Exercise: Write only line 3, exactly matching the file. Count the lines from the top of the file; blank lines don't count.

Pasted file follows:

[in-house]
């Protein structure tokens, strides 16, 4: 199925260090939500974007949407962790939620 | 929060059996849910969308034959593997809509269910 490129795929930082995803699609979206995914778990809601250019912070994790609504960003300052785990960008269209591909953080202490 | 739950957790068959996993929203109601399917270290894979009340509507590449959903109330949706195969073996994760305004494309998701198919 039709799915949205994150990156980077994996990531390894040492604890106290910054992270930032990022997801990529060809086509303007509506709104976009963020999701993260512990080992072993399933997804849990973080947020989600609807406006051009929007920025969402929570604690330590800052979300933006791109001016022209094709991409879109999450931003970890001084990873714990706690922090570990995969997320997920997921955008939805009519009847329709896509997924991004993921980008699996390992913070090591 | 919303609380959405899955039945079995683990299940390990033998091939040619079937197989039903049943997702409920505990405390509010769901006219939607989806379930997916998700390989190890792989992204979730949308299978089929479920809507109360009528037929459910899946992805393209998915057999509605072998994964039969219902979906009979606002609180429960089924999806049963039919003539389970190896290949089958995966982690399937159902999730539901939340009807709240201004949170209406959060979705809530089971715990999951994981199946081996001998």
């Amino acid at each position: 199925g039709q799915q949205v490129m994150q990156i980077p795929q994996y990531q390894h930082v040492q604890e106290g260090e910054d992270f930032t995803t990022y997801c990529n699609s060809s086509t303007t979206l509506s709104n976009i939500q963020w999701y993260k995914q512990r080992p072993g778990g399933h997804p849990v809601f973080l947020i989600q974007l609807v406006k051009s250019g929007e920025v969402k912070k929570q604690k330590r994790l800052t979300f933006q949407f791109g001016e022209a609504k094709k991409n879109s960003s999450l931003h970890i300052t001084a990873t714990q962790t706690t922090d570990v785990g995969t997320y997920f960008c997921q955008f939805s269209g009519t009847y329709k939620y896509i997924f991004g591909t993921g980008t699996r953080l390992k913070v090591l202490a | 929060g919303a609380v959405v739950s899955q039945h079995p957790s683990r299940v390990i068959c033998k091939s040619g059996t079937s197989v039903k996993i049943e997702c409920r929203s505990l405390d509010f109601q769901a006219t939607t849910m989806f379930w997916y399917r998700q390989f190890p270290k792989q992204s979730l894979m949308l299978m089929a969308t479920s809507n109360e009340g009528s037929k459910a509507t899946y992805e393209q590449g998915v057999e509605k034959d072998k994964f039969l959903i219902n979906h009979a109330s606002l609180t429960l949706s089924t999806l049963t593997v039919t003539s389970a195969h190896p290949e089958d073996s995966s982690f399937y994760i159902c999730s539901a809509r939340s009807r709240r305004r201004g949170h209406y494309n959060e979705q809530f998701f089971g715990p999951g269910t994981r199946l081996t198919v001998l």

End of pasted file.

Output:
């Amino acid at each position: 199925g039709q799915q949205v490129m994150q990156i980077p795929q994996y990531q390894h930082v040492q604890e106290g260090e910054d992270f930032t995803t990022y997801c990529n699609s060809s086509t303007t979206l509506s709104n976009i939500q963020w999701y993260k995914q512990r080992p072993g778990g399933h997804p849990v809601f973080l947020i989600q974007l609807v406006k051009s250019g929007e920025v969402k912070k929570q604690k330590r994790l800052t979300f933006q949407f791109g001016e022209a609504k094709k991409n879109s960003s999450l931003h970890i300052t001084a990873t714990q962790t706690t922090d570990v785990g995969t997320y997920f960008c997921q955008f939805s269209g009519t009847y329709k939620y896509i997924f991004g591909t993921g980008t699996r953080l390992k913070v090591l202490a | 929060g919303a609380v959405v739950s899955q039945h079995p957790s683990r299940v390990i068959c033998k091939s040619g059996t079937s197989v039903k996993i049943e997702c409920r929203s505990l405390d509010f109601q769901a006219t939607t849910m989806f379930w997916y399917r998700q390989f190890p270290k792989q992204s979730l894979m949308l299978m089929a969308t479920s809507n109360e009340g009528s037929k459910a509507t899946y992805e393209q590449g998915v057999e509605k034959d072998k994964f039969l959903i219902n979906h009979a109330s606002l609180t429960l949706s089924t999806l049963t593997v039919t003539s389970a195969h190896p290949e089958d073996s995966s982690f399937y994760i159902c999730s539901a809509r939340s009807r709240r305004r201004g949170h209406y494309n959060e979705q809530f998701f089971g715990p999951g269910t994981r199946l081996t198919v001998l």